In Berlin, there is a neighborhood memorial by the German sculptor Karl Biedermann. It consists of a bronze desk, a bronze chair, and a discarded toppled chair. All of them are larger than life-size. The sculpture sits in a park; a park in which people play and relax; a park surrounded by all the life in apartment buildings in Berlin. And in this park filled with life surrounded by apartments filled with the living, this German sculptor made absence present in emptiness, memorializing the Jewish people in a sculpture entitled, "The Abandoned Room."
The SS knocked on the door at 5:00 or so in the morning. The Jews had to go, with no time to put life and home in order or to pack, and in life hastily discarded a chair topples and remains there on the floor in The Abandoned Room never to be set upright. This memorial is the room and life abandoned by the Jews who lived in those apartments and played in the park where now sits their abandoned room.
THE JEWISH MUSEUM
Designed by Daniel Liebeskind who also designed the San Francisco Jewish
Sorry to disappoint everyone who was waiting for a first hand report about the exhibit A Jew in the Box, but we had no idea it was only for two hours on certain days. Thus you will have to settle for the only Jew we could find, invited in by the guard. Furthermore, no one asked him any questions! The guard encouraged us to return but we just didn't have time. (more photos of the museum below)
"While young people from all over the world were gathering to compete in the 1936 Olympics in Berlin, just a few kilometers to the north of the German capital prisoners were being forced to erect what SS chief Heinrich Himmler called a 'thoroughly modern concentration camp'..." Sachenhausen
|Jewish area where barracks stood; 2 remaining|
To me, the most amazing thing about the camp is its location adjacent to the nice little town of Oranienburg. The inhabitants had to have known something was going on between the arrivals and the stench of burning bodies. Our guide, Gabe, told us several fascinating personal stories he has collected through research and contacting living relatives of prior inmates.
From 1945-1950 the camp served as a Soviet camp for special prisoners. From 1961 -1990 it was a National Memorial and in 1993, Sachsenhausen Memorial and Museum came into existence.
A visit to the Reichstag is a real treat and should include a reservation for lunch (or dinner if you prefer a night tour). Aside from its fascinating past, the walk up the ramp in the dome has spectacular views. What we learned is that the Bundestag is the government and the Reichstag is the building where the government meets. Lord Norman Foster managed "to preserve the historic shell of the building and create the interior space for a modern, outward-looking Parliament." From the top of the dome, we are told by audio that there is an opening on top for air that filters down into the plenary chamber and that in certain light one can see down from the top ramp. Had I made reservations earlier, we might have been able to visit a plenary session. Advance reservations are required for all visits either on line or by phone or hotel.
|Merkel's office upper left rounded|
THE STASI MUSEUM
Perhaps the strangest piece of information gathering tho is that based on the principle that everyone has a distinctive odor, the Stasi would break into people's apartments and take "odor samples" from towels, seats, couches and clothes, archive these in jars with names on them and when necessary call out the dogs to sniff the perps out!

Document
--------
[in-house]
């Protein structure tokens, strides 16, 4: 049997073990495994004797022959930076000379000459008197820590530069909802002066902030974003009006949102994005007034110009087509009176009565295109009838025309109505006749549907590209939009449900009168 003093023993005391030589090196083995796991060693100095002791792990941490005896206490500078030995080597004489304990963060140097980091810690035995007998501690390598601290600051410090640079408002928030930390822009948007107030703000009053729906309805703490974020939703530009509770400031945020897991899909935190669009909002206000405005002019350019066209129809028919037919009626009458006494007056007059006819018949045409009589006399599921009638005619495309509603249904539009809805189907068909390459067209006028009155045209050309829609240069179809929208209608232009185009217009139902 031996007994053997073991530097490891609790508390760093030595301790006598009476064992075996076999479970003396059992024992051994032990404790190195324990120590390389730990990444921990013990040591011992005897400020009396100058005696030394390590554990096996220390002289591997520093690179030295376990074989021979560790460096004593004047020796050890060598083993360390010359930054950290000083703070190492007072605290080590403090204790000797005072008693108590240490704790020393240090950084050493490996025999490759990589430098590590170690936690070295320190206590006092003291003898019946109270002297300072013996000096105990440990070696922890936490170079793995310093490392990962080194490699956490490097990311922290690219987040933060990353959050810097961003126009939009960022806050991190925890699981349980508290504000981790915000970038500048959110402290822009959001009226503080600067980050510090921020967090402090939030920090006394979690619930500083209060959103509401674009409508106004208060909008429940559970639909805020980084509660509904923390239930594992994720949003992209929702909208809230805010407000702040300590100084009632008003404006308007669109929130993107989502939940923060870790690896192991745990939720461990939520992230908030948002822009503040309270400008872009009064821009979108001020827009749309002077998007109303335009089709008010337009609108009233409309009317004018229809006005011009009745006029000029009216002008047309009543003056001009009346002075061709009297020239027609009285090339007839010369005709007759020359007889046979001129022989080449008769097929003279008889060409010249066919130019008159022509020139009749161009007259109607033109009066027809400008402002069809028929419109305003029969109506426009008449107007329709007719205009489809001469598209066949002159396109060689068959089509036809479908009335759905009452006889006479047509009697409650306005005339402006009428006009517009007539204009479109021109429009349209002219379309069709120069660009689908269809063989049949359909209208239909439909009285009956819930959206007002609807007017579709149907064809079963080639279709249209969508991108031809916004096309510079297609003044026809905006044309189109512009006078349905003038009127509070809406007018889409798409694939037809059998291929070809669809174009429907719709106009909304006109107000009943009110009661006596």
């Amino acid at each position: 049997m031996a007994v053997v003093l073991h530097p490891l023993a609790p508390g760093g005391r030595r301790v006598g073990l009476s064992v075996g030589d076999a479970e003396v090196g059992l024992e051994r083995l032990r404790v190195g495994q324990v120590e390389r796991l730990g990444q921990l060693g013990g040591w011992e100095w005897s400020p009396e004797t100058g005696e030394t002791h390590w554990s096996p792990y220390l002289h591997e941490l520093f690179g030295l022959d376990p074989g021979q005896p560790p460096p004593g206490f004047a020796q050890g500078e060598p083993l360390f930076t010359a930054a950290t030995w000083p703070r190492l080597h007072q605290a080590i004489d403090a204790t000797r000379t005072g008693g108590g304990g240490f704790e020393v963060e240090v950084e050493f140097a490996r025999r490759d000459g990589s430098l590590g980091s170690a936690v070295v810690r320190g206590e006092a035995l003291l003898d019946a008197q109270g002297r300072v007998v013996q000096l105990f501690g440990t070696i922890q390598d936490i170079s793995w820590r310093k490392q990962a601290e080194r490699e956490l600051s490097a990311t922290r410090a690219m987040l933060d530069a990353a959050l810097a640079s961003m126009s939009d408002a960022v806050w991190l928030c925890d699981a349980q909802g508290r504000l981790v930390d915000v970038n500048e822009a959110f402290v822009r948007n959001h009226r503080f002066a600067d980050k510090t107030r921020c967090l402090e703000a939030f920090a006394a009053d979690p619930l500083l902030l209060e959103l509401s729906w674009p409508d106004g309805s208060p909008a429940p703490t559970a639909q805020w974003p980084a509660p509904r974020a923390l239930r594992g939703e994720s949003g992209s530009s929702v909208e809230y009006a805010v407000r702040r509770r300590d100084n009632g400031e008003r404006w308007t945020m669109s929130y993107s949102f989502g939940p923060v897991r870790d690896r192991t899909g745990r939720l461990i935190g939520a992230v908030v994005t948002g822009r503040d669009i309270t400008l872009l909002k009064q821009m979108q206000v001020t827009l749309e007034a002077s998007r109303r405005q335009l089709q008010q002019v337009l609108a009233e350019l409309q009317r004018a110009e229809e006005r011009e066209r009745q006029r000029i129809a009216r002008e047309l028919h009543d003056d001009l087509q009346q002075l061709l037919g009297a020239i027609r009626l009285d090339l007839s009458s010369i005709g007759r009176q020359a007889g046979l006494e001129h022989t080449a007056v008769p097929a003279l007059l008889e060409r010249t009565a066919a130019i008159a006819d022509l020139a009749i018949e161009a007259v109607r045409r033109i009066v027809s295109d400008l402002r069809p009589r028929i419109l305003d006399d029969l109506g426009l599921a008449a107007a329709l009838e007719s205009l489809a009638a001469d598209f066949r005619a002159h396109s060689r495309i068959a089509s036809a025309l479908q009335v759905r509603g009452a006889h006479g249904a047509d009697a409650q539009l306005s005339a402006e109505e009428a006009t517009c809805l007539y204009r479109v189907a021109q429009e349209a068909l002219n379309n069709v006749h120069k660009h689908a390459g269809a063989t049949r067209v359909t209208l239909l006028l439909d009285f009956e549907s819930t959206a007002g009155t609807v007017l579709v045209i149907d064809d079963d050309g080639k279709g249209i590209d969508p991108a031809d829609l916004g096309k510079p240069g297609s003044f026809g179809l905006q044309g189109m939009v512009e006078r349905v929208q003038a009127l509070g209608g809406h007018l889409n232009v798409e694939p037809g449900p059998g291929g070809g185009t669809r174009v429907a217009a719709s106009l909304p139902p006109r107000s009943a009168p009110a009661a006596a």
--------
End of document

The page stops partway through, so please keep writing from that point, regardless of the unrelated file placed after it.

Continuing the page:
|Vans to take neighbors away without suspicion!|
"Considering itself the "shield and sword of the party" it was from this compound that the Stasi conducted its nearly 40-year-long fight against the so called enemies of the Socialist Unity Party of Germany (SED) - against those who refused to follow the guidelines of the regime, against those who did not conform to its ideas of a human being."
What the authorities found so amazing was that a communist dictatorship left such "fabulously narrative physical artifacts behind." The museum is located in the original Stasi headquarters and exists because the East German political opposition stormed the building and occupied it permanently in January 1990. They found everything in offices, garages and cellars.
The minister's office known as the Mielke suite, the actual rooms with the original furniture belonging to the head of the Stasi, are on view. Although a very bad man, he had good taste!
THE BERGGRUEN MUSEUM
Heinz was born in Berlin to a Jewish family and fled Nazi Germany in 1936. By 1939, he was working at SF Museum of Art (now SFMOMA) and had attended UC Berkeley. After the war, he opened a gallery in Paris where he solidified his relationships with the artists who became the heart of his collection. He closed Paris in 1980, moved back to Berlin in 1996 bringing his art collection with him. In 2000 when the Prussian Cultural Heritage Foundation, encompassing Berlin’s state-run museums and other cultural entities bought the priceless collection for the “symbolic” sum of 130 million euros, Berggruen had come full circle. The NY Times in his obituary called his return of the collection to his place of birth a "powerful gesture of reconciliation" As were his wishes, he is buried in Berlin.
Notice the X on the pillar. There are artists bios of those who either escaped or were executed.
The Museum recently reopened after a major renovation where it now encompasses an adjacent building that has been connected to the original by a steel and glass pergola with a view of the gardens and better shows off its magnificent collection.
The State Museum for Art Nouveau, Art Deco and Functionalism (1889-1939) is situated next to the Berggruen Gallery which is how we happened in. I was familiar with the work of Eva Zeis but not the other two. As is true of the other buildings we visited, this one too is quite lovely and functional . The work of the three ceramists was shown in curved cases in a well lit room. The permanent collection has some real gems for Art Nouveau and Art Deco lovers!